“I’m perfectly capable”. “I can manage, don’t worry”. I don’t need a Power of Attorney.
None of us likes to think that there will come a time when we cannot manage our own affairs. Despite reminders from our families, it is not always easy to admit that we may require a little help.
Contrary to popular belief, should you lose capacity for any reason and be unable to attend to your own affairs, your family cannot simply step in and take control for you. There would require to be an Attorney appointed by way of a Power of Attorney in order for someone to make decisions on your behalf.
What is a Power of Attorney?
A Power of Attorney allows you to appoint someone to look after your best interests during your lifetime should you become incapable.
You can appoint more than one Attorney and you can state in the document whether they are to act independently or jointly. There are three types of Attorney;
- a continuing attorney (who deals solely with financial affairs);
- a welfare attorney (who deals solely with welfare matters) and
- a combined attorney (who deals with both financial and welfare matters).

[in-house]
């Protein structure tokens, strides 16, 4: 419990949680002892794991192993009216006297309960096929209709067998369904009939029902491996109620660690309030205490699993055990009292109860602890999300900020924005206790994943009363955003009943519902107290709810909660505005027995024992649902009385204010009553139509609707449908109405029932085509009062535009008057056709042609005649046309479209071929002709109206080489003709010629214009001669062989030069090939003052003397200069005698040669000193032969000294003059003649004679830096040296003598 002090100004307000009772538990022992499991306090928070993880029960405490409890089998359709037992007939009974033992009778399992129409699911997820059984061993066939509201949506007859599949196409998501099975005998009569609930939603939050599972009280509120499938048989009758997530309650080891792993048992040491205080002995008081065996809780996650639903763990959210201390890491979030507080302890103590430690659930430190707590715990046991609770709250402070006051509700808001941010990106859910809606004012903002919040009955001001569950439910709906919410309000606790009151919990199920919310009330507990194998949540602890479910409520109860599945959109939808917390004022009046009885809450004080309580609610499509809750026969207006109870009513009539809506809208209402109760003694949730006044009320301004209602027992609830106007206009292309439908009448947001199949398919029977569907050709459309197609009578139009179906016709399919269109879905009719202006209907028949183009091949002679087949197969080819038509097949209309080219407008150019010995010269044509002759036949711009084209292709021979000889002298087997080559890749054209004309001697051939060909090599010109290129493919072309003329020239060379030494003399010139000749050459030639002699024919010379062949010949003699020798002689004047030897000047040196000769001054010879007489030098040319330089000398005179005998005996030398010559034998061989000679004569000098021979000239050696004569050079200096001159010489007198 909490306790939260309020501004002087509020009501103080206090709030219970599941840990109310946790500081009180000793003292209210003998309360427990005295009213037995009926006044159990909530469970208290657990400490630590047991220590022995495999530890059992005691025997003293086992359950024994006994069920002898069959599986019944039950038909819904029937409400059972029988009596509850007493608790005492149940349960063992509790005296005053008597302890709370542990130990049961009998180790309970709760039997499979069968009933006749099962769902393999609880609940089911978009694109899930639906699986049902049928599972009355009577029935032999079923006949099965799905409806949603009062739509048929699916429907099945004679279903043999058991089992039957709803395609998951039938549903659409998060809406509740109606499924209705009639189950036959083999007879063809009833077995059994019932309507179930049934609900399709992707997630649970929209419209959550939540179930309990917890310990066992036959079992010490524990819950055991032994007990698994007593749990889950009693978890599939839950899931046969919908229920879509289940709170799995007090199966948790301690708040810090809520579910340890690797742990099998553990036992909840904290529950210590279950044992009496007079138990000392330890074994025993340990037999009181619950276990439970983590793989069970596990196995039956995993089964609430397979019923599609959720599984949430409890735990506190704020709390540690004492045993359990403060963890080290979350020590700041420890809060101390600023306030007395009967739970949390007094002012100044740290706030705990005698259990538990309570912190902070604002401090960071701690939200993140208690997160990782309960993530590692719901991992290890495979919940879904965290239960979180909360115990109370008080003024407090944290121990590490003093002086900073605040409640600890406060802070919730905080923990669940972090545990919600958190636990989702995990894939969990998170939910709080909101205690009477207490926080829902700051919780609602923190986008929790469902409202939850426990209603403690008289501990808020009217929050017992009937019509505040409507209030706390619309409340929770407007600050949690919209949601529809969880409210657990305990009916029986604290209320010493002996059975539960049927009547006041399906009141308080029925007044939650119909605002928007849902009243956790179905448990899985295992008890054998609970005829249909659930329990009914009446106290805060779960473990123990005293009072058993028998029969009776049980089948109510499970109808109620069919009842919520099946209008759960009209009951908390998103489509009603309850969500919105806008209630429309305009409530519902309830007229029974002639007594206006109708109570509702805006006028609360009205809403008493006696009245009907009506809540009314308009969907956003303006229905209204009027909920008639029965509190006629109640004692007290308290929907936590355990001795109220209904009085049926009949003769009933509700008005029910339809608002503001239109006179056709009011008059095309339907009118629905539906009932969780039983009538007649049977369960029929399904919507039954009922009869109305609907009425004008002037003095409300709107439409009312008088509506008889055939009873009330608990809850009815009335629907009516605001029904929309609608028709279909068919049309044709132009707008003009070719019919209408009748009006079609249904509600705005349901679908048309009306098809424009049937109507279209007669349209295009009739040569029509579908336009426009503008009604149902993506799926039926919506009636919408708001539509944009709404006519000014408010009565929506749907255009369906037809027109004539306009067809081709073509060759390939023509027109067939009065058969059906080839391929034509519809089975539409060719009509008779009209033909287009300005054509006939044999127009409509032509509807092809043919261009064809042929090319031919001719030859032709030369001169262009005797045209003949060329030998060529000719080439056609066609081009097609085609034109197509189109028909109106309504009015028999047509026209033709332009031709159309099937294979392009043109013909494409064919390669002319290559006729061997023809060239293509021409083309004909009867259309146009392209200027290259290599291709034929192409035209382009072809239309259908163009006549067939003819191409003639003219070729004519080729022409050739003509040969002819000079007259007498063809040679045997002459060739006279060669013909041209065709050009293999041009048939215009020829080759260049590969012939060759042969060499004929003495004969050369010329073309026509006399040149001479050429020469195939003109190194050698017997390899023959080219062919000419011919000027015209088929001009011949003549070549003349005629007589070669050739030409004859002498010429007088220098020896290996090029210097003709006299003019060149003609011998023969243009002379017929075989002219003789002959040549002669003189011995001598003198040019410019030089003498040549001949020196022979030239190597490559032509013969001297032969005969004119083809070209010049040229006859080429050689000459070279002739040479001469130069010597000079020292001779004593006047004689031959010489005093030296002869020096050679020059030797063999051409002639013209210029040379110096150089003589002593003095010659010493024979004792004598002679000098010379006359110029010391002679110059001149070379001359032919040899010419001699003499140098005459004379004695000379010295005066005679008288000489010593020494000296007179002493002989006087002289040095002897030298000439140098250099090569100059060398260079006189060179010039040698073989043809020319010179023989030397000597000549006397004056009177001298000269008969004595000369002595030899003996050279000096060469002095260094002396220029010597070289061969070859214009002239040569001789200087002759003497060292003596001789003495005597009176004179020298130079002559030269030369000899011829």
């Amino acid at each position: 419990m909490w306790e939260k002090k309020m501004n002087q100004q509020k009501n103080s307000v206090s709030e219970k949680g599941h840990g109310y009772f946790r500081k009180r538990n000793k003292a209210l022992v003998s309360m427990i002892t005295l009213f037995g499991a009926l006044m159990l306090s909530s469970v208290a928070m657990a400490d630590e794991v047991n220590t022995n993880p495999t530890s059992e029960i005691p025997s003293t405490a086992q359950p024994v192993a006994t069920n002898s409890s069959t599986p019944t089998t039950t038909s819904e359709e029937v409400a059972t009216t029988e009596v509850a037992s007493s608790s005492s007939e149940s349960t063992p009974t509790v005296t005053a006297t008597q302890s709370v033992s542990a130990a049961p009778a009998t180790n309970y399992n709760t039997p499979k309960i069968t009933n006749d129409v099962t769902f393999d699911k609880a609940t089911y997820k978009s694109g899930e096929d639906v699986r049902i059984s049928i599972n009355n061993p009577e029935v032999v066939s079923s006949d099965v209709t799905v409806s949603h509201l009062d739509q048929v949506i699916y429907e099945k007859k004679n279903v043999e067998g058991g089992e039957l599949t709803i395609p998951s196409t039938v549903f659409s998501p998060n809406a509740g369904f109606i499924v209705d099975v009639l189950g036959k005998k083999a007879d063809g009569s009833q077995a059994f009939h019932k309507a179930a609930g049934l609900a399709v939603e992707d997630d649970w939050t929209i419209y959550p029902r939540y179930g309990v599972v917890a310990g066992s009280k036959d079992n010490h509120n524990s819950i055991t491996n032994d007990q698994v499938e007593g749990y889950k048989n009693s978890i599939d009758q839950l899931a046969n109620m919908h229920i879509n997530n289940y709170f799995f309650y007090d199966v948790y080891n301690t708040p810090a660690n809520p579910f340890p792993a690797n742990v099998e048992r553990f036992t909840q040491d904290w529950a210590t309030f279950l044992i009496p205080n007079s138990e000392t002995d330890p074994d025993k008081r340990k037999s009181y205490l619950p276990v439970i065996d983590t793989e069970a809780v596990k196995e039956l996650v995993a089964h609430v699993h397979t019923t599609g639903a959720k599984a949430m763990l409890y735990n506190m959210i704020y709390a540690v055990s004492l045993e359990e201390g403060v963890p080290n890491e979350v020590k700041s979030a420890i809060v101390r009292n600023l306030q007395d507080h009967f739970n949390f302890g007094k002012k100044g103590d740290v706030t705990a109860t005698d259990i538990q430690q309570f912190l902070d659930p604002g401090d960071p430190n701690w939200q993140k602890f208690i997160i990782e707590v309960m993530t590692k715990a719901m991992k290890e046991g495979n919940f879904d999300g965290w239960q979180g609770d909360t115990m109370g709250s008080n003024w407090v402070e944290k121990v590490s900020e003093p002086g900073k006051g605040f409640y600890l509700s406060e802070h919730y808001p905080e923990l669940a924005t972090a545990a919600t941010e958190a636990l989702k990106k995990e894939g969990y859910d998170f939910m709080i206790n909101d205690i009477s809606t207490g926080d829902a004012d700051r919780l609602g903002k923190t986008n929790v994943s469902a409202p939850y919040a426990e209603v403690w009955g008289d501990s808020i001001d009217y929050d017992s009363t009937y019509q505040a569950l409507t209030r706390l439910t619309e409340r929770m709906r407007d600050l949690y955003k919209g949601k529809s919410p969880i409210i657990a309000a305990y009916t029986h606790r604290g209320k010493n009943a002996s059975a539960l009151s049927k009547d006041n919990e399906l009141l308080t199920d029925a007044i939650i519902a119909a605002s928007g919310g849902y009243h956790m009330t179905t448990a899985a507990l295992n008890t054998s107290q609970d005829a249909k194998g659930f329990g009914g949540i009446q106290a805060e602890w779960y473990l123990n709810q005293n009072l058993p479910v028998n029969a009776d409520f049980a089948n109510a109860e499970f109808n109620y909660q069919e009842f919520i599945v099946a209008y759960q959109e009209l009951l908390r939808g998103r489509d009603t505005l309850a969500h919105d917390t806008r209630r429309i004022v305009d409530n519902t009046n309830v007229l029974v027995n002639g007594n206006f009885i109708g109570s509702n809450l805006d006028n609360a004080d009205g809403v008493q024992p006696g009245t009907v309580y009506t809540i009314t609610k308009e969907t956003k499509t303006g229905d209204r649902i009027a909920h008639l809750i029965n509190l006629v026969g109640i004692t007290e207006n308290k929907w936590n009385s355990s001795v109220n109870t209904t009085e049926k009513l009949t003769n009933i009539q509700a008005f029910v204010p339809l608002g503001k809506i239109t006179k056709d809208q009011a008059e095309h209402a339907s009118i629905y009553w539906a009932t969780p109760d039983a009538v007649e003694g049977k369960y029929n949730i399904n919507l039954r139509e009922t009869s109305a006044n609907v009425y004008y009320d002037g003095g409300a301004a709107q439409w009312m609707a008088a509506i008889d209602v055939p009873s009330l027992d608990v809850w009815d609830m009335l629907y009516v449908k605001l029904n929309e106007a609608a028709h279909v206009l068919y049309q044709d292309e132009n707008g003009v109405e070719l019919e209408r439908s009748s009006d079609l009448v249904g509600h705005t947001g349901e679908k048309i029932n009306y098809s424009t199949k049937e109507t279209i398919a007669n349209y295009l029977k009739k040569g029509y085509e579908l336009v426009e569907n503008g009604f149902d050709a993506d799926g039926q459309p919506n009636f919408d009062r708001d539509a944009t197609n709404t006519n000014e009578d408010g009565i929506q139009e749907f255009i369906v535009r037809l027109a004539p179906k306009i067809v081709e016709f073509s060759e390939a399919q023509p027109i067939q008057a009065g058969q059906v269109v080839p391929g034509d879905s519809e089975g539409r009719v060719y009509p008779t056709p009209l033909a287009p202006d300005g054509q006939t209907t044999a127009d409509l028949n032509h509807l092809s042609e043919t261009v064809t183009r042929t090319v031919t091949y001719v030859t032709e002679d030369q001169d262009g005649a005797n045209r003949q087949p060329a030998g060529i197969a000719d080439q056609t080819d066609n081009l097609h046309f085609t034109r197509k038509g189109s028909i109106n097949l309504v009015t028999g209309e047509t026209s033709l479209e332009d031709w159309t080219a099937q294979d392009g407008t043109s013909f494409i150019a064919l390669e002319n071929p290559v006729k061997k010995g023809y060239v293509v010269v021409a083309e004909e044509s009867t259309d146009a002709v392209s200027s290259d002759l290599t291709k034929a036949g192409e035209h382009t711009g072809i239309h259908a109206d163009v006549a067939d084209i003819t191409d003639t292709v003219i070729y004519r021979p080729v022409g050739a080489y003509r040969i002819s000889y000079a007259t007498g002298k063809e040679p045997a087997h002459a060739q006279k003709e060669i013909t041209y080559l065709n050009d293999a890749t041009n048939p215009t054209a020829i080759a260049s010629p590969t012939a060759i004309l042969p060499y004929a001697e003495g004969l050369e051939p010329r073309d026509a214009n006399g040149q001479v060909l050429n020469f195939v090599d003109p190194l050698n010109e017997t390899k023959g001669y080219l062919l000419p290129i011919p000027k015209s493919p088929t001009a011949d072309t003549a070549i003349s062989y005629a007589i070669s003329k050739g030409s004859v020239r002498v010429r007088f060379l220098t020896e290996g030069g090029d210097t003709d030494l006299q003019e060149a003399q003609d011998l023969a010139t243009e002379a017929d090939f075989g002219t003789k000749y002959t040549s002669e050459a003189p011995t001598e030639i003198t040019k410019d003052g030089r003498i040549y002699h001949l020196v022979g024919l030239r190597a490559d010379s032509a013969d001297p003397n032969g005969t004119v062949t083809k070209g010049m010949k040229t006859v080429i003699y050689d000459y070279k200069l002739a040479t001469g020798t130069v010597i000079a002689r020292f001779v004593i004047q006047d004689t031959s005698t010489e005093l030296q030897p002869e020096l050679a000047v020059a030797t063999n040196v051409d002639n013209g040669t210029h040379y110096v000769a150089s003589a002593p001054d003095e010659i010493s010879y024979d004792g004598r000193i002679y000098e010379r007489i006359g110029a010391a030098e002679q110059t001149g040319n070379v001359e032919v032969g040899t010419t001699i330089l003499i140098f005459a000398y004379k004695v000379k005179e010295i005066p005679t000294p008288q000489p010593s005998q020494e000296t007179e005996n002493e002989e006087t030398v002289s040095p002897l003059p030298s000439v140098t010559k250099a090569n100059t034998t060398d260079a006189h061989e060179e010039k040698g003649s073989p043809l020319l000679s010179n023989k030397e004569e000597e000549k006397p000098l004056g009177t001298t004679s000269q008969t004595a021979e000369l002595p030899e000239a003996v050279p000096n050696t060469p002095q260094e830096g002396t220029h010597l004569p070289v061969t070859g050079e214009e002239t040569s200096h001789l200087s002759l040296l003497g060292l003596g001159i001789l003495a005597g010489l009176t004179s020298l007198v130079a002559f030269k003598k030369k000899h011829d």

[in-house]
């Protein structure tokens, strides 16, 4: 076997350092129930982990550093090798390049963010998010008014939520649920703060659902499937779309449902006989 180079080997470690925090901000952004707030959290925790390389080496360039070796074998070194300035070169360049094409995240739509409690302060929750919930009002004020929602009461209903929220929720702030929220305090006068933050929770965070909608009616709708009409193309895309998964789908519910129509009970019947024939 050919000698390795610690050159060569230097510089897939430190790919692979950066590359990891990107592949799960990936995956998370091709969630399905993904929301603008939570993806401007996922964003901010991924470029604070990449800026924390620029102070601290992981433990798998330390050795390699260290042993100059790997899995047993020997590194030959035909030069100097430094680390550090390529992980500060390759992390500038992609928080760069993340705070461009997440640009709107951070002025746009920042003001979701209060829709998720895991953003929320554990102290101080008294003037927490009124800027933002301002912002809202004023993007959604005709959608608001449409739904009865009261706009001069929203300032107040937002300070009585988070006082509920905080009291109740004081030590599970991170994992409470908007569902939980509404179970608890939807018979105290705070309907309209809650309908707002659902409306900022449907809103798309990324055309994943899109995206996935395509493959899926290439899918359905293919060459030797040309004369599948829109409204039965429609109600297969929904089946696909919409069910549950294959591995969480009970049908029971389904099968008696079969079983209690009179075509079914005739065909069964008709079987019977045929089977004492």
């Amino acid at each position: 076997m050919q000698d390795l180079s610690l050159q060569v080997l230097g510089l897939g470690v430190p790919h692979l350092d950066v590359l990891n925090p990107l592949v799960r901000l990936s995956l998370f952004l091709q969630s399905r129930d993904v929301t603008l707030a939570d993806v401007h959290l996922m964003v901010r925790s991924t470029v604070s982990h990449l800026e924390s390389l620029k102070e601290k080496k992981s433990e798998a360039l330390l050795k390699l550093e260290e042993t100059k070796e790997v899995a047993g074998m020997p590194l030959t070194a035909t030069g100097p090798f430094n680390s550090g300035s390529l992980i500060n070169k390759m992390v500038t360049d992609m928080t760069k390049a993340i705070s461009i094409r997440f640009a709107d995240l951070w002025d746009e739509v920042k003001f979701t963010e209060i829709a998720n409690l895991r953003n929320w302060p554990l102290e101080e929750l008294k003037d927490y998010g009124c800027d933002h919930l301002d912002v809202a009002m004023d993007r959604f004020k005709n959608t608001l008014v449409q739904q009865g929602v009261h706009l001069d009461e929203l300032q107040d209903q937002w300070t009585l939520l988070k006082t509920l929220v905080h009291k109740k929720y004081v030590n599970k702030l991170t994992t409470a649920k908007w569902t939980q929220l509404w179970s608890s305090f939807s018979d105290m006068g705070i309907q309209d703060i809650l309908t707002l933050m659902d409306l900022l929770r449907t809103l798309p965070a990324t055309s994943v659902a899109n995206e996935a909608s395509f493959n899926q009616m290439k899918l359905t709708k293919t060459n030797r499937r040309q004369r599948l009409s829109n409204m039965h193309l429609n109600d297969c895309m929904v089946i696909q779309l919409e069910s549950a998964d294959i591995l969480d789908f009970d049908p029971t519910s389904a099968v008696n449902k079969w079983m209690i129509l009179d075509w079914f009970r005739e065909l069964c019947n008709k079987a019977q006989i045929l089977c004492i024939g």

Having the document in place before you lose capacity is essential, as you would be unable to grant a Power of Attorney if you were considered to be incapable. Instead, it may then become necessary to undertake a court process to have a Guardian appointed to look after your affairs. The Guardianship process is an often lengthy, not to mention costly, process and having a Power of Attorney in place means you wouldn’t have to go to court.
Who can be my Attorney?
You can appoint anyone over the age of 18 to be your attorney. It should be someone you trust completely and believe will act in your best interests. You can appoint more than one Attorney and even have different attorneys to attend to each of your financial and welfare matters.
Which type of Power of Attorney do I need?
Deciding upon which type of Power of Attorney document you wish to put in place is purely a decision for you. Most people choose to opt for a Combined Continuing and Welfare Power of Attorney, as this allows your Attorney to deal with both financial and welfare matters. Wide ranging powers are usually included to allow your Attorney to deal with most eventualities. However, what specific powers you wish to grant are entirely a matter of you and should be stated in the document.
You can also specify in the document when these powers should become effective; for instance, on the registering of the document or at the onset of incapacity.
No one can predict the future. However, some sensible planning by putting a Power of Attorney in place will ensure that your affairs can be managed in the event that you are no longer capable of attending to your own affairs.
Should you wish to discuss putting a Power of Attorney in place, please do not hesitate to contact a member of our Private Client team who would be more than happy to help.